Oracle, Google gird for trial on Android dispute
Oracle and Google are digging in their heels as they prepare for an upcoming trial.
San Francisco: Oracle and Google are digging in their heels as they prepare for an upcoming trial.
Two of Silicon Valley`s most powerful companies, they haven`t agreed on much since Oracle filed its lawsuit against Google 19 months ago, and there appears to be little chance for a settlement before the trial is scheduled to begin April 16.
The dispute hinges on Oracle`s allegations that Google`s widely used Android software for mobile devices infringes on copyrights and patents that Oracle acquired when it bought Sun Microsystems Inc. for $7.3 billion in 2010. The technology in question is Java, a programming language that has been around since the 1990s.
Oracle Corp., a business software maker with $36 billion in annual revenue, is seeking hundreds of millions in damages.
Google Inc., which relies on its dominance of Internet search and advertising for most of its $38 billion in annual revenue, believes it won`t have to pay more than a few million dollars.
A joint statement filed this week provided the latest reminder of the friction between the two companies.
In the papers, Google argued that the trial could be shortened from its currently scheduled duration of eight weeks and sought to appear before U.S. District Judge William Alsup instead of a jury. Oracle doesn`t believe the trial schedule should be revised nor is it willing to waive its right to a jury trial.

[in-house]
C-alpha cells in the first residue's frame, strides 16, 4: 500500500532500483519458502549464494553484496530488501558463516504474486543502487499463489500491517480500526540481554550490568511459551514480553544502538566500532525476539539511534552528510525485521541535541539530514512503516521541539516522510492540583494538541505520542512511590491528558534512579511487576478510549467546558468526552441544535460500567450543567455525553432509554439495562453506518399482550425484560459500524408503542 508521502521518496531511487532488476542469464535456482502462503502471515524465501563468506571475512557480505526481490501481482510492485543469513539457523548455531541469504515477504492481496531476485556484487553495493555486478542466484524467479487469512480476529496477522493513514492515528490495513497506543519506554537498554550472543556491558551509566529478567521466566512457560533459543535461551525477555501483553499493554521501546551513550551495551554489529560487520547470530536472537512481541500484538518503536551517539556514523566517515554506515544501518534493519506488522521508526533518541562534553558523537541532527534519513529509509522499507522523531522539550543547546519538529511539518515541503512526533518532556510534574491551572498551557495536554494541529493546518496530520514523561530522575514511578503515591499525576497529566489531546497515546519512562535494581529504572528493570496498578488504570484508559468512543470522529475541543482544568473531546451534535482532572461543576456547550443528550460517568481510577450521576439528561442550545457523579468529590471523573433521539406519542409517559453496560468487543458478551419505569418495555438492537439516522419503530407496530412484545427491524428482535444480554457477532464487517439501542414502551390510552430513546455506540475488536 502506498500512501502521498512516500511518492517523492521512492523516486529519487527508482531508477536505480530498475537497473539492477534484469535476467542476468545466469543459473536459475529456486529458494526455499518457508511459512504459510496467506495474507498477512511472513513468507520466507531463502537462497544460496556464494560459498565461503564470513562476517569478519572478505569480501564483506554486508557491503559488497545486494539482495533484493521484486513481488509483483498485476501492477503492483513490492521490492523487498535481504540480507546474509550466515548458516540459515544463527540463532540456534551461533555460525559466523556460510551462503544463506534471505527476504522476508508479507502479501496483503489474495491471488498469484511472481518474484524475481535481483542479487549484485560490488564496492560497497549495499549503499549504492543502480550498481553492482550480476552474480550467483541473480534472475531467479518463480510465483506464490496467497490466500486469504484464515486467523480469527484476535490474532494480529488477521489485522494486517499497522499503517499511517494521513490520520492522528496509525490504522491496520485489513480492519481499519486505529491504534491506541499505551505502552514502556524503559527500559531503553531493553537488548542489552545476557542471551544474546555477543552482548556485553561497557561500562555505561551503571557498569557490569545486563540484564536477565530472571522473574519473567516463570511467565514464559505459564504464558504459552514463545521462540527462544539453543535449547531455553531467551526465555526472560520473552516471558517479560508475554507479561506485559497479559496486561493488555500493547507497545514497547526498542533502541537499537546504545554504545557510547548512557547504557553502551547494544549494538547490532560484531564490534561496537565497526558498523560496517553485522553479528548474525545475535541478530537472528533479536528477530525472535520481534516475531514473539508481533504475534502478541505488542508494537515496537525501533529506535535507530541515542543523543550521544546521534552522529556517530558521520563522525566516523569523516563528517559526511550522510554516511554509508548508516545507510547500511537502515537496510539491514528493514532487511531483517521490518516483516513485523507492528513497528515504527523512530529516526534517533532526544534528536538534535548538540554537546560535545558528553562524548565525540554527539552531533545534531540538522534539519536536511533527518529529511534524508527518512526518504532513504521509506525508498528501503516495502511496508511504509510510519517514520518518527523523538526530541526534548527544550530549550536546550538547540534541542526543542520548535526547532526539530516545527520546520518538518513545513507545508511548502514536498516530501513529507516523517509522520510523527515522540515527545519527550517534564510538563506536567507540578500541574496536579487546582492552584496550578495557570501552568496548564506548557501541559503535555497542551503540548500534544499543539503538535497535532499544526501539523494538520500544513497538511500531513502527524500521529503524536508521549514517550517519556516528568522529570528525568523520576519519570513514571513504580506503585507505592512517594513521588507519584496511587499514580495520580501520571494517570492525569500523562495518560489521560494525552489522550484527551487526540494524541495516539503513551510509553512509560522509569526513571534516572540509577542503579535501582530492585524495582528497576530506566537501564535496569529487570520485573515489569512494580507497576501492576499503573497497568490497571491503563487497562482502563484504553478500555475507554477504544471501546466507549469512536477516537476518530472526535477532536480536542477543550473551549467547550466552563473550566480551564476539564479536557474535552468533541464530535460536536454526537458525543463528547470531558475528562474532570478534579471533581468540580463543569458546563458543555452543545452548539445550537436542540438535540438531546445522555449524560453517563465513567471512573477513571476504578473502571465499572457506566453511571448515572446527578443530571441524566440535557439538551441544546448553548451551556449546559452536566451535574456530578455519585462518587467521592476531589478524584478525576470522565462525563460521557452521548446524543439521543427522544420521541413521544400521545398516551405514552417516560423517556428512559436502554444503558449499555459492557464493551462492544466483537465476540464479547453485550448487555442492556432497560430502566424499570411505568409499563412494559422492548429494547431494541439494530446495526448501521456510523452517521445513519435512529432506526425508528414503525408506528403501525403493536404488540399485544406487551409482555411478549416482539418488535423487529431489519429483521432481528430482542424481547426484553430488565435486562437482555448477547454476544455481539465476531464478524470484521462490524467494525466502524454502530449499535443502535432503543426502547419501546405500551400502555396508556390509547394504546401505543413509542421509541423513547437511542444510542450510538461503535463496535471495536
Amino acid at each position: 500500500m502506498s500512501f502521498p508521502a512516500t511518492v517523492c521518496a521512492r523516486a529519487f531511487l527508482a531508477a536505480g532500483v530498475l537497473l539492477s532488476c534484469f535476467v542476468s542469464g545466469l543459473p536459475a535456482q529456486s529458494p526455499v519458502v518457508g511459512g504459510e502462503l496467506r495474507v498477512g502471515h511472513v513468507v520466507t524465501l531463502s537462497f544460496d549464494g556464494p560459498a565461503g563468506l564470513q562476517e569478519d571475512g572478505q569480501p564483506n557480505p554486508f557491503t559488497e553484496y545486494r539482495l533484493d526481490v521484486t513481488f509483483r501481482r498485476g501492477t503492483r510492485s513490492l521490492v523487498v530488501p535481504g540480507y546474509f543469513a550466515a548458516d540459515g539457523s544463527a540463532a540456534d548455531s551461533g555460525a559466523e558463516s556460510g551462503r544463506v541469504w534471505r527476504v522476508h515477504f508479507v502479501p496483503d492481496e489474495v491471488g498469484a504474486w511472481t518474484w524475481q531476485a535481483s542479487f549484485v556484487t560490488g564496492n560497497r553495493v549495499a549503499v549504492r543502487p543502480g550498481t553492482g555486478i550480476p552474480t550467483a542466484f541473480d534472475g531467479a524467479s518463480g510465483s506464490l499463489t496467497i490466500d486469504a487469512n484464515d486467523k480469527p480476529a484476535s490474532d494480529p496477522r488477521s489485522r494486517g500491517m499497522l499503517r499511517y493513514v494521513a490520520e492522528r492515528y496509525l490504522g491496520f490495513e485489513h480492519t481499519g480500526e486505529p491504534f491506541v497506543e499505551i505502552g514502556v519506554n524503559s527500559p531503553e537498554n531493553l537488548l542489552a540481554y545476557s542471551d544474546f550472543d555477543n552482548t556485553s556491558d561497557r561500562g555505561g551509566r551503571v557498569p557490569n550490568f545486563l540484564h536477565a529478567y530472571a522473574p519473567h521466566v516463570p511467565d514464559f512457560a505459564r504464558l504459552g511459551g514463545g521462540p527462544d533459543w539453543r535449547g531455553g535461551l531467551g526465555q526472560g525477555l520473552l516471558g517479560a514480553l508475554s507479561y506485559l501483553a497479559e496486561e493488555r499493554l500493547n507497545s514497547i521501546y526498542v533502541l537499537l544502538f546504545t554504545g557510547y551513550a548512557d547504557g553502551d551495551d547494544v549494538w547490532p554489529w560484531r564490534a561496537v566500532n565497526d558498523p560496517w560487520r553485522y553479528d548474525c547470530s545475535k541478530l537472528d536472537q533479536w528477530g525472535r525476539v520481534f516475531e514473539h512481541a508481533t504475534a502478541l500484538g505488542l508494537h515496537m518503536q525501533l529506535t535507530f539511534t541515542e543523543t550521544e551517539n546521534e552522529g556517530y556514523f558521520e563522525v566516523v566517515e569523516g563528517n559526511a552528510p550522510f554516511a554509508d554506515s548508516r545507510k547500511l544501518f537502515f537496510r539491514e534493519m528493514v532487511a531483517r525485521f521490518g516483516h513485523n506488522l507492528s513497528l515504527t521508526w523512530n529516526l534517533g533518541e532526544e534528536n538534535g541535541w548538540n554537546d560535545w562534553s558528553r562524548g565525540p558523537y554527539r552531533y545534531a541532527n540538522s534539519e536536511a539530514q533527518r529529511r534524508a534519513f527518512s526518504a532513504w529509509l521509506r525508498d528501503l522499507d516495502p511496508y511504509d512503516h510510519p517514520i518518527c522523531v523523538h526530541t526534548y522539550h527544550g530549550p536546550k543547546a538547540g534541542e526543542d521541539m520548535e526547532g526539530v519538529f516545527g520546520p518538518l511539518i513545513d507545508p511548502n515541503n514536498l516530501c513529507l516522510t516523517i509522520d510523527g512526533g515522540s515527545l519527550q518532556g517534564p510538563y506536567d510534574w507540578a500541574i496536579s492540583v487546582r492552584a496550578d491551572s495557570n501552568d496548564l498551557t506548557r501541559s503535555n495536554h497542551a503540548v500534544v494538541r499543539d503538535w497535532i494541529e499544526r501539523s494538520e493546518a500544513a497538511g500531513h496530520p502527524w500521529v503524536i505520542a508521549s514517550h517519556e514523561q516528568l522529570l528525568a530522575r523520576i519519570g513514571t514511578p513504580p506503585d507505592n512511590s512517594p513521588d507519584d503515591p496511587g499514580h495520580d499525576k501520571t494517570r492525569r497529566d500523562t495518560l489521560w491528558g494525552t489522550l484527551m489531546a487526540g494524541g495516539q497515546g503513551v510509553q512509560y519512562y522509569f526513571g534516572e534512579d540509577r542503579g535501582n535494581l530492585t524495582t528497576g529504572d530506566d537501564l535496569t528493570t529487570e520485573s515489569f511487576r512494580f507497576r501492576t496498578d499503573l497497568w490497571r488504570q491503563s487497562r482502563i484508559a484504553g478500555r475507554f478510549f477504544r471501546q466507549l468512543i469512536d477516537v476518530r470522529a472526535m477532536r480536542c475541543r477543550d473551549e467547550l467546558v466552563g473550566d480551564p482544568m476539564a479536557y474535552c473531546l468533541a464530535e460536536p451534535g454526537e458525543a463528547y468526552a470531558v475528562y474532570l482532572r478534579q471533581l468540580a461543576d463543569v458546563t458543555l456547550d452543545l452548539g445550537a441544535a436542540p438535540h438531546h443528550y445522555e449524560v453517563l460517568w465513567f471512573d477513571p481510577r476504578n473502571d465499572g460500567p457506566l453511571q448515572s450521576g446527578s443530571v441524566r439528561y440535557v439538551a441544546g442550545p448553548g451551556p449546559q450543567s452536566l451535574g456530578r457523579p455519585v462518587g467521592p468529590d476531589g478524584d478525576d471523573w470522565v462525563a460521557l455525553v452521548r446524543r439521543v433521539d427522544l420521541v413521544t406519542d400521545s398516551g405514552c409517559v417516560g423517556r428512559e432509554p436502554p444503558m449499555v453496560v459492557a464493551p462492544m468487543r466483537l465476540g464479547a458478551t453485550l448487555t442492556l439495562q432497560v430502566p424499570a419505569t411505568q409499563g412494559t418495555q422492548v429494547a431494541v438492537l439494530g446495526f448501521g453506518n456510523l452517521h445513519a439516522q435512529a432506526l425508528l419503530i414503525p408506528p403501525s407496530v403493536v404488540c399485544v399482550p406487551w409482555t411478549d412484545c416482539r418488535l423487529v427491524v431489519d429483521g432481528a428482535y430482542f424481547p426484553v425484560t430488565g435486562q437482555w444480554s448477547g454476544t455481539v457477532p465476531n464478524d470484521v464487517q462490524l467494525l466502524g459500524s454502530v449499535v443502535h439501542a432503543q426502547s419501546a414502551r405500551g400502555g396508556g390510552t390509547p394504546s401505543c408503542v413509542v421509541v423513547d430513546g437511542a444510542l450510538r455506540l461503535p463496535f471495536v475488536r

Google estimates it will have to pay about $2.8 million if it`s determined that Android infringes on two Java patents that are being reviewed in the case. The company, which is based in Mountain View, Calif., told Alsup that it`s also prepared to pay 0.5 percent of Android`s future revenue for one Java patent expiring at the end of this year and 0.015 percent of Android`s future revenue for the other patent, which expires in April 2018.
The court papers don`t explain how Android`s revenue would be calculated. Google doesn`t charge for Android, but makes some money from mobile advertising occurring on the software and third-party applications sold to run on the operating systems.